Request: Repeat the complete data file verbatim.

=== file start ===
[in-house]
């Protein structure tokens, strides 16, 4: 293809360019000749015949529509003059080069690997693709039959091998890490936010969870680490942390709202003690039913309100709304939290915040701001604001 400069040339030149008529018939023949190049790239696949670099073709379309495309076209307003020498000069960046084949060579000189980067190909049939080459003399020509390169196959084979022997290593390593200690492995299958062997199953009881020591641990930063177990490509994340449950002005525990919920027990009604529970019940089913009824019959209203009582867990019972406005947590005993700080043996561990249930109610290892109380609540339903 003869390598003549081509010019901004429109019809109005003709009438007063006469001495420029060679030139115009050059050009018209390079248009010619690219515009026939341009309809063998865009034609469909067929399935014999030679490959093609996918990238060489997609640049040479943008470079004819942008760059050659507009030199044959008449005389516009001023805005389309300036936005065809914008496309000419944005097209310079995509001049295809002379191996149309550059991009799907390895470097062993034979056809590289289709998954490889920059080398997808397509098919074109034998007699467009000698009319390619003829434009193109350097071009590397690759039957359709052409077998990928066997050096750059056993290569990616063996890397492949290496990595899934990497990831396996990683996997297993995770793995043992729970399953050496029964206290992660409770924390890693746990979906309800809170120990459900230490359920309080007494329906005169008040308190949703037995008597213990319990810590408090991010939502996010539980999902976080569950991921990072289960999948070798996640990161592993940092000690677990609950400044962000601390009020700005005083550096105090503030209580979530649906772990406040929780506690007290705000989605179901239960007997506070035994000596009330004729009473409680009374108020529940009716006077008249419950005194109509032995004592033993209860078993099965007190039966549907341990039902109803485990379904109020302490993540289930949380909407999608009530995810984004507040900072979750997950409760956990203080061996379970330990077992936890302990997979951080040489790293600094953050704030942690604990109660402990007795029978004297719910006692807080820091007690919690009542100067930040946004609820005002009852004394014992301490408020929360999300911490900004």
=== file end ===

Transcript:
[in-house]
């Protein structure tokens, strides 16, 4: 293809360019000749015949529509003059080069690997693709039959091998890490936010969870680490942390709202003690039913309100709304939290915040701001604001 400069040339030149008529018939023949190049790239696949670099073709379309495309076209307003020498000069960046084949060579000189980067190909049939080459003399020509390169196959084979022997290593390593200690492995299958062997199953009881020591641990930063177990490509994340449950002005525990919920027990009604529970019940089913009824019959209203009582867990019972406005947590005993700080043996561990249930109610290892109380609540339903 003869390598003549081509010019901004429109019809109005003709009438007063006469001495420029060679030139115009050059050009018209390079248009010619690219515009026939341009309809063998865009034609469909067929399935014999030679490959093609996918990238060489997609640049040479943008470079004819942008760059050659507009030199044959008449005389516009001023805005389309300036936005065809914008496309000419944005097209310079995509001049295809002379191996149309550059991009799907390895470097062993034979056809590289289709998954490889920059080398997808397509098919074109034998007699467009000698009319390619003829434009193109350097071009590397690759039957359709052409077998990928066997050096750059056993290569990616063996890397492949290496990595899934990497990831396996990683996997297993995770793995043992729970399953050496029964206290992660409770924390890693746990979906309800809170120990459900230490359920309080007494329906005169008040308190949703037995008597213990319990810590408090991010939502996010539980999902976080569950991921990072289960999948070798996640990161592993940092000690677990609950400044962000601390009020700005005083550096105090503030209580979530649906772990406040929780506690007290705000989605179901239960007997506070035994000596009330004729009473409680009374108020529940009716006077008249419950005194109509032995004592033993209860078993099965007190039966549907341990039902109803485990379904109020302490993540289930949380909407999608009530995810984004507040900072979750997950409760956990203080061996379970330990077992936890302990997979951080040489790293600094953050704030942690604990109660402990007795029978004297719910006692807080820091007690919690009542100067930040946004609820005002009852004394014992301490408020929360999300911490900004």